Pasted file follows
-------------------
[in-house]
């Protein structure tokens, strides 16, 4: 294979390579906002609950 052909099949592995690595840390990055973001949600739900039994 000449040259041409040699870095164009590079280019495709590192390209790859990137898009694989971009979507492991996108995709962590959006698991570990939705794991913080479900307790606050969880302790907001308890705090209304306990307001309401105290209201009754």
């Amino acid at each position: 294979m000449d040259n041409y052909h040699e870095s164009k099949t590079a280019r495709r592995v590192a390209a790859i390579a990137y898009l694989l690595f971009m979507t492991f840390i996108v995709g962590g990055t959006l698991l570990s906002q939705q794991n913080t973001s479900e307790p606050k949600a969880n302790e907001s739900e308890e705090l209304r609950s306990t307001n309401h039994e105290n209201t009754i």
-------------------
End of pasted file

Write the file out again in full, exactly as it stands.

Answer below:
[in-house]
């Protein structure tokens, strides 16, 4: 294979390579906002609950 052909099949592995690595840390990055973001949600739900039994 000449040259041409040699870095164009590079280019495709590192390209790859990137898009694989971009979507492991996108995709962590959006698991570990939705794991913080479900307790606050969880302790907001308890705090209304306990307001309401105290209201009754």
């Amino acid at each position: 294979m000449d040259n041409y052909h040699e870095s164009k099949t590079a280019r495709r592995v590192a390209a790859i390579a990137y898009l694989l690595f971009m979507t492991f840390i996108v995709g962590g990055t959006l698991l570990s906002q939705q794991n913080t973001s479900e307790p606050k949600a969880n302790e907001s739900e308890e705090l209304r609950s306990t307001n309401h039994e105290n209201t009754i």